In re L.G.G., 379 N.C. 258 (2021)

  • Facts: The children were adjudicated neglected. The circumstances involved domestic violence, substance use, lack of appropriate care and supervision including a failure to provide necessary medical and dental care, and unsafe and unclean housing conditions. The parents were ordered to comply with a case plan and eventually started making progress. However, their compliance with the case plan was inconsistent. Once in care, the children started showing sexualized behaviors and made disclosures, which the parents did not believe. The children’s behaviors started regressing after visits. Reunification efforts and reunification were eliminated, and adoption was identified as the primary plan. DSS filed a TPR motion. The TPR was granted, and respondents’ appeal the adjudication; father also appeals the best interests determination regarding the oldest child.
  • G.S. 7B-1111(a)(1) authorizes a TPR on the ground of neglect, which includes a parent who does not provide proper care, supervision, or discipline, has not provided necessary medical care, or when the juvenile lives in an injurious environment. When the child has been separated from the parent for a period of time, there must be a showing of past neglect and a likelihood of future neglect, based on evidence of changed conditions between the time of the past neglect and TPR hearing.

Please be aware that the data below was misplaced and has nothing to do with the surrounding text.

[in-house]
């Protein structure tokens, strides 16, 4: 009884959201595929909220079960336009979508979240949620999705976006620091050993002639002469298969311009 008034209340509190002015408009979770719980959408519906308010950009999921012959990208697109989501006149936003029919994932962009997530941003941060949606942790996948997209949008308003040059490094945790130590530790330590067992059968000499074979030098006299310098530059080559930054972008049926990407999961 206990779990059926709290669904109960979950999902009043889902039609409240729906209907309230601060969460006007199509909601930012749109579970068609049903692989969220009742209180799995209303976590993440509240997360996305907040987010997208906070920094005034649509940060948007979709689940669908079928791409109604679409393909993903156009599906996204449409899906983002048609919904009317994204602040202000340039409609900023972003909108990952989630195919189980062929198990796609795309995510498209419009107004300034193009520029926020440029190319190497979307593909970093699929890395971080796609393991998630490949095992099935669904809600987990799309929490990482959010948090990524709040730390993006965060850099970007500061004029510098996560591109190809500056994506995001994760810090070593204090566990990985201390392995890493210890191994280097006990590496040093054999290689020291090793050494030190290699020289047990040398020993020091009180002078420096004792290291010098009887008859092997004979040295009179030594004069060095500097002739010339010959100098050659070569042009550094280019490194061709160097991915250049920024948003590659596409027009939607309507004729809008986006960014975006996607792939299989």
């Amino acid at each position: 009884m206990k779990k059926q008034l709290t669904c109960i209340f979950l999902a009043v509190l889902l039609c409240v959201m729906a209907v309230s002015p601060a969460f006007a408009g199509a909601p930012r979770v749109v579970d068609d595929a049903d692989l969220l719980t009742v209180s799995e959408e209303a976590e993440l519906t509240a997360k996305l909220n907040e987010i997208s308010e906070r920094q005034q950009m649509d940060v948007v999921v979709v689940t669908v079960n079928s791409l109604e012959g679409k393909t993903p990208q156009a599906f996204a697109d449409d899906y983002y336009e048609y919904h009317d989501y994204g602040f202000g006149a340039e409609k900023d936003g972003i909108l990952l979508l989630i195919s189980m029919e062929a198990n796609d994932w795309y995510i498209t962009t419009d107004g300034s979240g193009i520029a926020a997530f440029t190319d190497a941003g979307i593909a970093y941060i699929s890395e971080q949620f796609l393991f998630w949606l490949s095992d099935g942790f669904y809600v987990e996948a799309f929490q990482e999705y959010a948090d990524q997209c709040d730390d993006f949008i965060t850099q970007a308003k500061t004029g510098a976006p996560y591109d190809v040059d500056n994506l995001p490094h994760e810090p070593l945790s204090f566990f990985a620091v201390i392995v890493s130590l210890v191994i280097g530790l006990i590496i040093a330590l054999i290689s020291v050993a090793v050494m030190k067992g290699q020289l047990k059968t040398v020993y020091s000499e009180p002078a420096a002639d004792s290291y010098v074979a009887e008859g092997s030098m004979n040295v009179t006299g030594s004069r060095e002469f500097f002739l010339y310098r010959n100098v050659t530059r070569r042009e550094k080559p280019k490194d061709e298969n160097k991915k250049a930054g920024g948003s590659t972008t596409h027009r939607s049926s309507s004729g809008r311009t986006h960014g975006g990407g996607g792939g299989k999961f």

• In reviewing the challenged findings that support the adjudication of neglect, they were supported by clear and convincing evidence. The social worker testified that the parents waited more than a year to engage in the case plans, never fully acknowledged responsibility and denied behaviors, and continued some of the concerns that led to the children’s removal. The therapist testified to the parents’ denial and failure to accept responsibility. These findings support the likelihood of future neglect, especially given the children’s significant behavioral issues.
  • Although mother complied with her case plan, a parent’s compliance with a case plan does not preclude a finding of neglect. The court found the parents did who insight into why their children came into care even though they participated in services; this finding is unchallenged and the evidence supports the finding. The findings support the conclusion of neglect and a likelihood of repetition of neglect.
Termination of Parental Rights
Click on a term below for additional case summaries tagged with the same term.